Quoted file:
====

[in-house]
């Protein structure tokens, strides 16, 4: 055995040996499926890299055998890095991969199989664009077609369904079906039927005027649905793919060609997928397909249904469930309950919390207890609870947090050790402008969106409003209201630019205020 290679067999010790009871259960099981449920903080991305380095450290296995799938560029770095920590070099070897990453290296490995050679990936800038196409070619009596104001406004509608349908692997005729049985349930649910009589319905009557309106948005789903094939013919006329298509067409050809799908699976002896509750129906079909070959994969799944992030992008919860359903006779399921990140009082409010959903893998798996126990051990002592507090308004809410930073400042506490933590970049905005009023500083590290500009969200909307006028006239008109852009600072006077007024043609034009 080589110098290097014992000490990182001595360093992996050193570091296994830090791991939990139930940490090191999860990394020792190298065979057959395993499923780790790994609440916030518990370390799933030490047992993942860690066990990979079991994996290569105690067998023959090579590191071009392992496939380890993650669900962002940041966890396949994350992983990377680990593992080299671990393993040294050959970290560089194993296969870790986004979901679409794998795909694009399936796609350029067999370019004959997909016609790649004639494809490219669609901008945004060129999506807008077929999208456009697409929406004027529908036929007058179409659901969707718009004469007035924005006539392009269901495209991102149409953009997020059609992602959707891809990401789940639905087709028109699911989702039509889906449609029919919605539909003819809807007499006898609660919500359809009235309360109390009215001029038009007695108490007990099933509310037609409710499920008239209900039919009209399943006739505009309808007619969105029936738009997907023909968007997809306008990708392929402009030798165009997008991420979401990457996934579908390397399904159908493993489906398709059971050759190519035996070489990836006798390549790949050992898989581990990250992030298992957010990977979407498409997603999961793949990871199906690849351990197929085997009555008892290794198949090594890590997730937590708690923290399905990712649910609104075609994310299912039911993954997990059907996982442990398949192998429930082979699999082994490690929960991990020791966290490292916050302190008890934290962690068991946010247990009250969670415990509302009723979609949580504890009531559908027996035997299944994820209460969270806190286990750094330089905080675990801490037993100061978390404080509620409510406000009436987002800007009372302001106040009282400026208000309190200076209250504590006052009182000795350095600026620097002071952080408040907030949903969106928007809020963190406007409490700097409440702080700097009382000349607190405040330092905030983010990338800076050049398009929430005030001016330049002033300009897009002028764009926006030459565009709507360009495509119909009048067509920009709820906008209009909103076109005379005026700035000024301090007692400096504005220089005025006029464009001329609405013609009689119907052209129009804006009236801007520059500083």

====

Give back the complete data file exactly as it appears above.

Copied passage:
[in-house]
């Protein structure tokens, strides 16, 4: 055995040996499926890299055998890095991969199989664009077609369904079906039927005027649905793919060609997928397909249904469930309950919390207890609870947090050790402008969106409003209201630019205020 290679067999010790009871259960099981449920903080991305380095450290296995799938560029770095920590070099070897990453290296490995050679990936800038196409070619009596104001406004509608349908692997005729049985349930649910009589319905009557309106948005789903094939013919006329298509067409050809799908699976002896509750129906079909070959994969799944992030992008919860359903006779399921990140009082409010959903893998798996126990051990002592507090308004809410930073400042506490933590970049905005009023500083590290500009969200909307006028006239008109852009600072006077007024043609034009 080589110098290097014992000490990182001595360093992996050193570091296994830090791991939990139930940490090191999860990394020792190298065979057959395993499923780790790994609440916030518990370390799933030490047992993942860690066990990979079991994996290569105690067998023959090579590191071009392992496939380890993650669900962002940041966890396949994350992983990377680990593992080299671990393993040294050959970290560089194993296969870790986004979901679409794998795909694009399936796609350029067999370019004959997909016609790649004639494809490219669609901008945004060129999506807008077929999208456009697409929406004027529908036929007058179409659901969707718009004469007035924005006539392009269901495209991102149409953009997020059609992602959707891809990401789940639905087709028109699911989702039509889906449609029919919605539909003819809807007499006898609660919500359809009235309360109390009215001029038009007695108490007990099933509310037609409710499920008239209900039919009209399943006739505009309808007619969105029936738009997907023909968007997809306008990708392929402009030798165009997008991420979401990457996934579908390397399904159908493993489906398709059971050759190519035996070489990836006798390549790949050992898989581990990250992030298992957010990977979407498409997603999961793949990871199906690849351990197929085997009555008892290794198949090594890590997730937590708690923290399905990712649910609104075609994310299912039911993954997990059907996982442990398949192998429930082979699999082994490690929960991990020791966290490292916050302190008890934290962690068991946010247990009250969670415990509302009723979609949580504890009531559908027996035997299944994820209460969270806190286990750094330089905080675990801490037993100061978390404080509620409510406000009436987002800007009372302001106040009282400026208000309190200076209250504590006052009182000795350095600026620097002071952080408040907030949903969106928007809020963190406007409490700097409440702080700097009382000349607190405040330092905030983010990338800076050049398009929430005030001016330049002033300009897009002028764009926006030459565009709507360009495509119909009048067509920009709820906008209009909103076109005379005026700035000024301090007692400096504005220089005025006029464009001329609405013609009689119907052209129009804006009236801007520059500083």